The Silver Lining

By Adam Moeller, agronomist, Northeast Region
April 29, 2014

A piece of Penn A-4 creeping bentgrass sod was added to this putting green prior to winter. The dead annual bluegrass turf surrounding the healthy creeping bentgrass strip of sod is a clear indication of differences in winter tolerance between these species.

The number of golf facilities reporting winter injury on putting greens is overwhelming. Damage ranges from a few putting greens having dead turf areas the size of a pool table to courses where all 18 putting greens are greater than 75 percent dead. Winter injury is a highly complex subject. Many variables are involved which explains why some courses were more affected than others. This being said, there has been one constant attributed to the winter injury observed this year: annual bluegrass (i.e., Poa annua). Annual bluegrass is much more susceptible to winter injury than creeping bentgrass, and the severity of damage experienced this year has many facilities contemplating long-term conversion strategies to reduce the risk of a reoccurrence of severe winter injury. A few facilities are using the opportunity to make long-term and significant improvements in the performance and reliability of their putting greens through complete reconstruction or regrassing.

For most golf facilities, overseeding creeping bentgrass into damaged areas is the only realistic option. This will reduce the risk and/or severity of winter injury in the future, assuming a high percentage of creeping bentgrass becomes established in the damaged areas. Many courses are also evaluating the growing environments surrounding putting greens and removing trees that are having detrimental impacts via shade, tree root competition, reduced air movement or any combination thereof. After all, shaded putting greens are more susceptible to winter injury than putting greens with full sun. Winter injury is frustrating, but there is always a silver lining that can be discovered amongst the damage.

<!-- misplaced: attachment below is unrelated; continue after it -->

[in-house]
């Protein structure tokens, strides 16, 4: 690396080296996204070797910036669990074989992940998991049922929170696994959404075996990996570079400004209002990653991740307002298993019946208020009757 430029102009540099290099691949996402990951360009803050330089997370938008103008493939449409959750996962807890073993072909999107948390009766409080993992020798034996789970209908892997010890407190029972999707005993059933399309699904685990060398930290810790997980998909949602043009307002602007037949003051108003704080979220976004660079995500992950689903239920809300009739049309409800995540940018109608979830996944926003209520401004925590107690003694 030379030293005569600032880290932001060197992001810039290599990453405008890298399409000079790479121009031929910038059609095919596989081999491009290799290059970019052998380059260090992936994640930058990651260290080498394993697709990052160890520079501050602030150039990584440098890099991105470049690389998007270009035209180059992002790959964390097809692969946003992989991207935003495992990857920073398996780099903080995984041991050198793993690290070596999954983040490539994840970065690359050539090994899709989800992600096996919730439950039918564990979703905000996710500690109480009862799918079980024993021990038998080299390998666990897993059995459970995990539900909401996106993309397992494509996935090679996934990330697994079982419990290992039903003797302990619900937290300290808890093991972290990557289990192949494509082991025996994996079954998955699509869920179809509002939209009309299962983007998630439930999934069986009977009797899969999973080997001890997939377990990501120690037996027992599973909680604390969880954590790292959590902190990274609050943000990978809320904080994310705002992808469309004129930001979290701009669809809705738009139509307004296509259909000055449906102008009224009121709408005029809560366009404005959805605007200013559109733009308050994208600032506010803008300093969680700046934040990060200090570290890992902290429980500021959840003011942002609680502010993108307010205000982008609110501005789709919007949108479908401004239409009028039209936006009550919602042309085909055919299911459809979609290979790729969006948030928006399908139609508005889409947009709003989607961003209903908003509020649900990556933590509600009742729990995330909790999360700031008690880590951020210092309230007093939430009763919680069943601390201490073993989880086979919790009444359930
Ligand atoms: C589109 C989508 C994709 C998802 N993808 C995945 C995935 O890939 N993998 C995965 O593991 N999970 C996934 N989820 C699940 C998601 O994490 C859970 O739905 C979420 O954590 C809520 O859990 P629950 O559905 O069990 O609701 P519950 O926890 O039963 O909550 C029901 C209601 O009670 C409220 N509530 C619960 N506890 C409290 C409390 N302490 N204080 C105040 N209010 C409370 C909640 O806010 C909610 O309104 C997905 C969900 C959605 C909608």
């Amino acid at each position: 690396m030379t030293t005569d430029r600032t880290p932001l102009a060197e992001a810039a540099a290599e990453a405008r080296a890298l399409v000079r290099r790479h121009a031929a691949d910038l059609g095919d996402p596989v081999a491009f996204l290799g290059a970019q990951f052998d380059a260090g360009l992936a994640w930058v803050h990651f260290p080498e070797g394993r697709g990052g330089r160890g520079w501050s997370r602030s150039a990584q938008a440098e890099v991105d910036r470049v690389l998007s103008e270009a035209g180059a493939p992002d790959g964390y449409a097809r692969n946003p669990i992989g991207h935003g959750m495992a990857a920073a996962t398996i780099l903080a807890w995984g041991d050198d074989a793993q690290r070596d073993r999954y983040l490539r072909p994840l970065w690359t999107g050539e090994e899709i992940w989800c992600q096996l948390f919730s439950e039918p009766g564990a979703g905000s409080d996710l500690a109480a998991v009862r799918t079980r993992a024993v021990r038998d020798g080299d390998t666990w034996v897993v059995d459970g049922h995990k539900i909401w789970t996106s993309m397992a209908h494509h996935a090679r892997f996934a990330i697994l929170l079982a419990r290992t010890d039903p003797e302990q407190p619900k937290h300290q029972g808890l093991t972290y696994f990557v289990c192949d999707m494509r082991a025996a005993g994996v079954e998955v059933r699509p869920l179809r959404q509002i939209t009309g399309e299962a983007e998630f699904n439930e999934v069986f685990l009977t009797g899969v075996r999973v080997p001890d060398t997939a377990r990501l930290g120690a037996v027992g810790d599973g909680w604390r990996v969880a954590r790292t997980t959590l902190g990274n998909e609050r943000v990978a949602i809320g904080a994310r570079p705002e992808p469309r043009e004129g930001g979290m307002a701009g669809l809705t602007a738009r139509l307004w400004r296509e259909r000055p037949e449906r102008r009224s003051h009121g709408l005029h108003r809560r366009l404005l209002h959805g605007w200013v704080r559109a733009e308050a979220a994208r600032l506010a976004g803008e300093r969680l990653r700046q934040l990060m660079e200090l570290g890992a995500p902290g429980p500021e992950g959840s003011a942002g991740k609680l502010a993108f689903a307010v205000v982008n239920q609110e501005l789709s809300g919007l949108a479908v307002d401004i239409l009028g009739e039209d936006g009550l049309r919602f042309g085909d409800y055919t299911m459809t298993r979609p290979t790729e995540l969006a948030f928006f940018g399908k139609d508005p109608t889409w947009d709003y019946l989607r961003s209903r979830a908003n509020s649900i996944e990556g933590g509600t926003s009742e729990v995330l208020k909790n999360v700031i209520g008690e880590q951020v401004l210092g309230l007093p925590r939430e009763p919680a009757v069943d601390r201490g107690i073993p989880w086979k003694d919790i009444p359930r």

To date, recovery at many golf courses has been moderate at best. Inconsistent air temperatures have resulted in soil temperatures below 50°F in many locations. Seedling germination is not likely unless soil temperatures are consistently above 50°F and preferably closer to 60°F. The use of covers or dark topdressing sand can aid in soil warming, but their effects have not overpowered the cool weather Mother Nature has dealt so far.

The month of May will be a turning point for recovery at most facilities. Golfer patience is key! Restricting play will yield the most positive results in recovery. Temporary greens should not be abandoned until the putting greens are fully healed. Playing on temporary greens now is a much better situation than playing on unhealed and damaged putting greens in July. Watch the USGA Green Section webcast Assessing Winter Injury and Promoting Turf Recovery in the Northeast Region for information regarding the best management practices for promoting a rapid and sustainable recovery from winter injury on putting greens. The Green Section Record article Winter Damage is an excellent reference for information on why putting greens experience injury and how to best limit future problems.

Source: Adam Moeller (amoeller@usga.org)

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